Thyrotropin Releasing Hormone is a Primary Key to Thyroid Function
Hypophysiotropic thyrotropin-releasing hormone (TRH): synthesizing neurons reside in the hypothalamic paraventricular nucleus (PVN) and are the central regulators of the hypothalamic-pituitary-thyroid (HPT) axis. TRH synthesis and release from these neurons are primarily under negative feedback regulation by thyroid hormone. Under certain conditions such as cold exposure and fasting, however, inputs from neurons in the brainstem and hypothalamic arcuate and dorsomedial nuclei alter the set point for negative feedback through regulation of CREB phosphorylation. Thus, during cold exposure, adrenergic neurons stimulate the HPT axis, while fasting-induced central hypothyroidism is mediated through an arcuato-paraventricular pathway. Feedback regulation of TRH neurons may also be modified by local tissue levels of thyroid hormone regulated by the activation of type 2 iodothyronine deiodinase (D2), the primary enzyme in the brain that catalyzes T4 to T3 conversion. During infection, endotoxin or endotoxin induced cytokines increase D2 activity in the mediobasal hypothalamus, which by inducing local hyperthyroidism, may play an important role in infection-induced inhibition of hypophysiotropic TRH neurons.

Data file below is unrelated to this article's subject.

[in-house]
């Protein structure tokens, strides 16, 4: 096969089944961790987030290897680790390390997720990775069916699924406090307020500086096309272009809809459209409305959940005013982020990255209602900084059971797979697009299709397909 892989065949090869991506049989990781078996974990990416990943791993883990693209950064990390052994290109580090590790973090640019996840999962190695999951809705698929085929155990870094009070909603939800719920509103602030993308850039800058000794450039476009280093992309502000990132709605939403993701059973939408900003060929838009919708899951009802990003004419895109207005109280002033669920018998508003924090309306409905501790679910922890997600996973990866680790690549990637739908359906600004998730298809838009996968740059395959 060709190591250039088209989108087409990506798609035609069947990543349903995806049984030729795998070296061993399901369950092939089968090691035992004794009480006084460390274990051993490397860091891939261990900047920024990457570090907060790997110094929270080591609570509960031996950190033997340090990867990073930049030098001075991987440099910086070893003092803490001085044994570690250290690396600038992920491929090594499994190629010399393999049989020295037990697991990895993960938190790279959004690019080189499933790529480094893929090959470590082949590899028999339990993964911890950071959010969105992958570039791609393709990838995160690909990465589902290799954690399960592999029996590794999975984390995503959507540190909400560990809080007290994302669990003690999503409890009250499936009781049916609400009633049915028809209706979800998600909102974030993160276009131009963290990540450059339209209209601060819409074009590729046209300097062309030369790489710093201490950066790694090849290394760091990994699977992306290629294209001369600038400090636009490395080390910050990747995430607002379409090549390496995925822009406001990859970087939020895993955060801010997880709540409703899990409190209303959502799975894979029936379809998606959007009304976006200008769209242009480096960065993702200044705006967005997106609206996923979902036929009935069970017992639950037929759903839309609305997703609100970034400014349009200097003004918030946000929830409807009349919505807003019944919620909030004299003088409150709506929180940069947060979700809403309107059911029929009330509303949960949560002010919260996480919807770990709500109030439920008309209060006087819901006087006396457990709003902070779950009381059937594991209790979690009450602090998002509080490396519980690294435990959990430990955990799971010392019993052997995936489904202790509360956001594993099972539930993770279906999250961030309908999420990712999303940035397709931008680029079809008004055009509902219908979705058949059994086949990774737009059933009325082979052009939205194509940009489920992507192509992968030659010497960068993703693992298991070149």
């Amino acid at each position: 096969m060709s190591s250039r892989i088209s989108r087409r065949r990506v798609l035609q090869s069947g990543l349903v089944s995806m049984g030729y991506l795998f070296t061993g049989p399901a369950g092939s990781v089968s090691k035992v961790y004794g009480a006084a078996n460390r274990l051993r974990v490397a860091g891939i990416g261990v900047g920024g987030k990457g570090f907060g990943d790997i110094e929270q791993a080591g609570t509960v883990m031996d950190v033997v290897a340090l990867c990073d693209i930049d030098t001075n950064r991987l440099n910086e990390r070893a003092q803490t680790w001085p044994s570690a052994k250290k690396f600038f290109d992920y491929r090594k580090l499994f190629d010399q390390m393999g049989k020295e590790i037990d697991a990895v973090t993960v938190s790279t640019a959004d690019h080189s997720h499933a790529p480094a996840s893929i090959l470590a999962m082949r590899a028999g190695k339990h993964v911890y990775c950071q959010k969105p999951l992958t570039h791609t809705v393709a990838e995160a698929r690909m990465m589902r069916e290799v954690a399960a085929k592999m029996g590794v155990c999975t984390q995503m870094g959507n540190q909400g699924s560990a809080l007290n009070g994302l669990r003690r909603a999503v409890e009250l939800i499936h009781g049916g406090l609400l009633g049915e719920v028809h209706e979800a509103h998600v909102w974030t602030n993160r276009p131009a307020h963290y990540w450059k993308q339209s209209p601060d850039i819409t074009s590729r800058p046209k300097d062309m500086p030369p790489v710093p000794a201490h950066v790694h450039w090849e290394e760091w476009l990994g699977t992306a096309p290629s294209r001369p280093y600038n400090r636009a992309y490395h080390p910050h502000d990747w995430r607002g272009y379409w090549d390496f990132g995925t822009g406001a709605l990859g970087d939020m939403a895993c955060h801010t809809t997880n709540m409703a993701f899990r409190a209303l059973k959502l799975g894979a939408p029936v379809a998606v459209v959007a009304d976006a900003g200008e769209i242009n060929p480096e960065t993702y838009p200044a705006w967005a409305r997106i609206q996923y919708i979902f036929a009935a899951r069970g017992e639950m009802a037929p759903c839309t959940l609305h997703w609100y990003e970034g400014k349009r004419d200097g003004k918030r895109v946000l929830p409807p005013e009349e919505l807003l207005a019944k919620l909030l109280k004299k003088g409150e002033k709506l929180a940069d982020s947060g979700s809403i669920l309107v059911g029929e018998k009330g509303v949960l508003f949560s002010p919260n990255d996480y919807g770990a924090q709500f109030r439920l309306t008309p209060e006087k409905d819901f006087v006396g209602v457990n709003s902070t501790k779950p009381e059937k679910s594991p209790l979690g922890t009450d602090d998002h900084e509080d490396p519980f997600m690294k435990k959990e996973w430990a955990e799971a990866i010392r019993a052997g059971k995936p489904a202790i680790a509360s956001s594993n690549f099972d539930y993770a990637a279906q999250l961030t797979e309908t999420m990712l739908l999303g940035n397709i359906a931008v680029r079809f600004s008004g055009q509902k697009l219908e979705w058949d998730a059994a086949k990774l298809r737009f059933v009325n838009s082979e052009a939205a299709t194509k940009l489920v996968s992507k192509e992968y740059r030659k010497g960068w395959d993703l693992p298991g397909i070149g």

Fekete C, Lechan RM. Negative feedback regulation of hypophysiotropic thyrotropin-releasing hormone (TRH) synthesizing neurons: role of neuronal afferents and type 2 deiodinase. Front Neuroendocrinol. 2007 August Department of Endocrine Neurobiology, Institute of Experimental Medicine, Hungarian Academy of Sciences, Budapest 1083, Hungary.